Is he better than the idea of Hoke or Interim English? Yes. If Michigan really screws up this search 100% -- and they're on their way -- Petersen would be somewhere on the C list of guys who would obviously take the job if offered. But God, what a fiasco that would be.
Better that Debord? Several times better.
|Head Coach, Rutgers|
|DC @ Miami||1999-2000|
|DB coach with Chicago||1996-1998|
|DB coach @ Penn State||1991-1995|
|Linebacker at Bucknell from 85-88.|
It's a testament to the Rutgers program that Greg Schiano is going to be the only guy with a losing record profiled in this series or considered for major jobs across the country. Previously, Rutgers was known for two things: winning the first ever college football game 6-4 against Princeton in 1869 and losing every game since.
Stassen data for the ten-year stretch before Schiano's hiring:
Schiano, like Ferentz, walked into a nightmare situation and suffered greatly his first two years. In 2001 and 2002, RU was 3-20 and no one thought much of hiring a guy who had been defensive coordinator at Miami for all of two years, but things began to turn around in 2003. Rutgers went 5-7 that year; the next year they struggled to 4-7 but managed to down Michigan State along the way, providing endless schadenfreude to Michigan fans. So thanks for that.
Things got seriously turned around the next year, when Rutgers went 7-5 and got to a bowl game for the first time since the Richard The Lionheart administration, losing a tight game to Arizona State. 2006 was the 11-2 year with the Louisville upset that saw Rutgers seriously enter the national championship discussion before clunking an ugly game away to Cincinnati and coming up short against West Virginia in an overtime game that would have sent them to the BCS. Schiano won no fewer than five coach of the year awards. In 2007. When Wake Forest won the ACC.
This year, the question was "can he do it again?" The answer was "no, not really." Rutgers slipped to 7-5. Their destination this offseason: Toronto.
Xs and Os Proficiency: Schiano's brief tenure as an defensive coordinator was successful, but at the time Miami was busy being a juggernaut with first round picks everywhere. The "2000" at left was a mark Schiano put up as the Miami defensive coordinator.
At Rutgers, things have been different. Obviously. Until the 2006 breakthrough, Schiano's defenses had been between mediocre and wretched. Again: Rutgers. Even during the past two years, the Scarlet Knights have been light on the surefire NFL beasts. Last year's Loiusville game was my first real exposure to the idea of Rutgers as a real program, and it was relevatory. It looked like all eleven guys on RU's defense were about the same size, like a high school team was going up against one of the best offenses in the country, but a lot of slashing through gaps and cleverly disguised blitzes held Louisville down long enough for Ray Rice to pound forward for the winning yards. It's anecdotal, but when all you have is a seven-year-old monster D and a lot of talentless chaff in between, anecdotes are all you've got.
It's not a sure thing, but I believe Schiano defenses at Michigan would be consistently very good to great.
Recruiting: Recruiting at Rutgers was largely a matter of begging MAC leftovers to consider a "BCS" team, if only in the most technical sense, for most of its existence and well into Schiano's tenure. Aside from the occasional local guy who likes mom's cooking, it's been a parade of two-star recruits for Rutgers. Even now, things are a little bleak: the bounce you would expect after a program-establishing 11-2 season consists of Rivals 250 OT Art Forst and another four-star defensive tackle from New York among just eight commitments, all of them from New Jersey or New York.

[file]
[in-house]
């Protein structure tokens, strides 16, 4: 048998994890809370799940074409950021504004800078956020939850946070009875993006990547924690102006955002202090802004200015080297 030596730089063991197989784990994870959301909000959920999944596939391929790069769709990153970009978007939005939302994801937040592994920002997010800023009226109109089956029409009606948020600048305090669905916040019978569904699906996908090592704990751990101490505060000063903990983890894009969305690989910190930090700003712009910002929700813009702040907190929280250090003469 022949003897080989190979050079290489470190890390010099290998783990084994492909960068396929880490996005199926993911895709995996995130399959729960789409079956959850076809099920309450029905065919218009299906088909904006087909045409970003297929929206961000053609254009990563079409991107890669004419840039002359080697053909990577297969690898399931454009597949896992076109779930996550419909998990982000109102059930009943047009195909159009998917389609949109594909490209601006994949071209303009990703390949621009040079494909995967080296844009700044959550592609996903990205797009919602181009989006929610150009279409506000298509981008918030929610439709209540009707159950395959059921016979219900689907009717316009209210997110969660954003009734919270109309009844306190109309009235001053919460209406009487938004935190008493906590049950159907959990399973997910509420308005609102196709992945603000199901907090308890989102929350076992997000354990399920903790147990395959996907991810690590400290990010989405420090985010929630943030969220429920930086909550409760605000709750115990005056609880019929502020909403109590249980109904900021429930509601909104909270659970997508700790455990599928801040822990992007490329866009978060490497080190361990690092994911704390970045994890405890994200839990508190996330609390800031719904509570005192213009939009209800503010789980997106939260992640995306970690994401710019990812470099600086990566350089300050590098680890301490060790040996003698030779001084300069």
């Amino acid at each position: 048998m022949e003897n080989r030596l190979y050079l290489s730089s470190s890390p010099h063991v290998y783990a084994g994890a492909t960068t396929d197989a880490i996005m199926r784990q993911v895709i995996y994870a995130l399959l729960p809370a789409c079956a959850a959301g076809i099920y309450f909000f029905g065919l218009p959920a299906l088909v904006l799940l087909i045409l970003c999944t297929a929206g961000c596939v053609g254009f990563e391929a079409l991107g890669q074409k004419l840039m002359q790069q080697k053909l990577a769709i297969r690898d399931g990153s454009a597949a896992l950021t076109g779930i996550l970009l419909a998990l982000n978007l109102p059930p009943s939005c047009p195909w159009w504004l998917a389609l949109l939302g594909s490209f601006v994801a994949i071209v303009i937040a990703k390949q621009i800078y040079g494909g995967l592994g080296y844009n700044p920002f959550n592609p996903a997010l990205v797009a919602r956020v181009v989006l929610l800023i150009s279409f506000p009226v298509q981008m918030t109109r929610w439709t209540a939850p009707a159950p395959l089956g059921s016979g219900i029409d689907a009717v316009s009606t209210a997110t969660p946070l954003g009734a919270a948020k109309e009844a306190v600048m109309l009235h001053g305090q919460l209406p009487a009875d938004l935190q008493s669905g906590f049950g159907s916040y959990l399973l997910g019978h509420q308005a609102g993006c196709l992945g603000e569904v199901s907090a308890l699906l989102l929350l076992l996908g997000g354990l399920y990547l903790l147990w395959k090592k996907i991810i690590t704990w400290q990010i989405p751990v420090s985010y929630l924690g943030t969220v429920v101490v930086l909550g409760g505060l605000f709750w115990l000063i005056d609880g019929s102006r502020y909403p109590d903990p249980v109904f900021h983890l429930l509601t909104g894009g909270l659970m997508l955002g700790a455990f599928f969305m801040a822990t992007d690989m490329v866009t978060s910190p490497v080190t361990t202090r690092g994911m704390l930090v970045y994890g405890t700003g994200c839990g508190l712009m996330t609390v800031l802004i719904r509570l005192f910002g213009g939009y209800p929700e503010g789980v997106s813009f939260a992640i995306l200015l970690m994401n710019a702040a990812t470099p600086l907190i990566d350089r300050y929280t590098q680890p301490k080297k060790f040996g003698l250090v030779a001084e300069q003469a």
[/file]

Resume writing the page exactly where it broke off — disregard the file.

But there is a perceptual shift. Michigan's pursuing three recruits from Rutgers' neck of the woods this year and each has named the Scarlet Knights to be Michigan's primary competition. Michigan won the battle with Marcus Witherspoon and JB Fitzgerald and leads (or at least did lead before Carr's retirement) for Brandon Smith, but Rutgers is a real player for the New Jersey kids who usually flee the state en masse. And, man, Schiano's following Fitzgerald around in a helicopter.
Recruiting's mostly about energy, not personality -- do Ron Zook and Charlie Weis seem like guys you want to spend four years around? -- and Schiano has that.
Potential Catches: The very idea of having a head coach from New Jersey conjures up images of the Great White Fail at Notre Dame; other than that Schiano seems pretty clean. The major concern is that Schiano's had one year that could be considered even slightly successful by Michigan standards, that being 2006 and hasn't proven he can operate a program on an elite level, but there's exactly one candidate out there you can't say that about and Les Miles is quite the longshot at this point.
Relative Compensation: Rutgers made a major outlay to Schiano after 2006's 11-2 campaign and has invested in facilities upgrades with an eye towards making the program a consistent p
ower, but Schiano remains relatively cheap. Rutgers reworked his contract in February, bumping his salary up to $1.5 million a year; Michigan can afford far more than that and Martin continually makes noises that Michigan will be offering in the mid-twos. Can Rutgers afford that? Maybe. They're under fire for investing in the football program at the same time the university faces a major budget crunch, so they'd be faced with increasing their outlay even more or potentially watching their investment to date go belly up. 50-50 they would find the money to hold onto him.
Would He Take The Job? Maybe? It's hard to imagine the coach at Rutgers turning down... well... anyone, but Miami made a run at Schiano last offseason and got shot down. That could have been a money thing, though. Miami's pathetic fanbase can't sell out the Orange Bowl even against big names like Virginia Tech and the 'Canes ended up settling on defensive coordinator Randy Shannon, a guy no one was pursuing and came cheap.